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Open Access Publications from the University of California

Investigations of Natural Products from Marine Sponge Derived Fungi


Research results described here are from experiments conducted in organic chemistry and marine microbiology. Sponge derived chemistry has provided the marine natural products field with a higher percentage of bioactive leads than temstrial plants or microorganisms. Inspection of these bioactive leads reveals structure types that occur in more than one Demosponge or invertebrate species. It has been hypothesized that this trend indicates complex biosyntheses occmring which include microorganisms associated with the sponges. This theme built on circumstantial evidence is discussed first.

Initially we investigated jasplakinolide's occurrence from unrelated sponges including Jaspis aff. johnstoni. Fungi were cultured from this sponge to test the possibility of microorganism biosynthetic involvement. From an unidentified culture we discovered the coriolins, previously known from the temstrial fungus Coriolus consors, and new sesquiterpenes named the chloriolins. We tested the biosynthetic potential of C. consors by growing it in liquid broths with varied salt and fresh water media. We characterized a new coriolin type compound and new and known piperazine diones.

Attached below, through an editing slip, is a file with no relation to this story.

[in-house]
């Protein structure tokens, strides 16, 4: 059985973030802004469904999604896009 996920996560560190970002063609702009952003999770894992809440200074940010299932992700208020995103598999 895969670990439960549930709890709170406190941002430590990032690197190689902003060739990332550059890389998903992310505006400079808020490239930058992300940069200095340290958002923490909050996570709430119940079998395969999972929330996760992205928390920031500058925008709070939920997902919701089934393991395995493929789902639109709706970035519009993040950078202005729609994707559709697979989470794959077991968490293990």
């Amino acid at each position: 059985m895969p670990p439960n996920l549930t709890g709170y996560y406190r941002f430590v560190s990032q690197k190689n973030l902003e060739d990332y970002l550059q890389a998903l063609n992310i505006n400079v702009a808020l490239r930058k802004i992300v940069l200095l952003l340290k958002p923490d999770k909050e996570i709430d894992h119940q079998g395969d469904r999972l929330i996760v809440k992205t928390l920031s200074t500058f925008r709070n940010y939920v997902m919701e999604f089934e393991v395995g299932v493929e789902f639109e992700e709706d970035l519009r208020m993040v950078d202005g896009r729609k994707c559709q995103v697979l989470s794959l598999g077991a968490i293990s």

Fungi were cultured from the sponge Jaspis aff. coriacea including one strain identified as Aspergillus ochraceus. This fungus produced novel chlorinated polyketides named chlorocarolides which appear to have no ecological connection with sponge's known metabolites. However they do appear analogous to the known Aspergillus metabolite carotic acid. Relative stereochemistry of the chlorocarolides was solved by 1H NMR coupling and molecular modeling analysis.

Our fungi library isolated from sponge tissue provided culture extracts screened in two ways: for bioactivity using in-house and off-campus cancer-based bioassays, and for large molecular weight compounds using electrospray ionization mass spectrometry (ESIMS). Polyketides isolated include new nectriapyrones and the novel compound 14,15-secocurvularin. ESIMS results assisted our dereplication process of known compounds isolated.

We have shown sponges are a good source for isolating fungi cultures and these cultures may be extracted and purified to provide new and bioactive metabolites from polyketide, terpene, and polypeptide structure classes. Our results indicate that the culturable fungi do not influence the biosynthesis of sponges as once hypothesized and that other classes of microorganisms may merit investigation for their ability to influence sponge metabolite biosynthesis.

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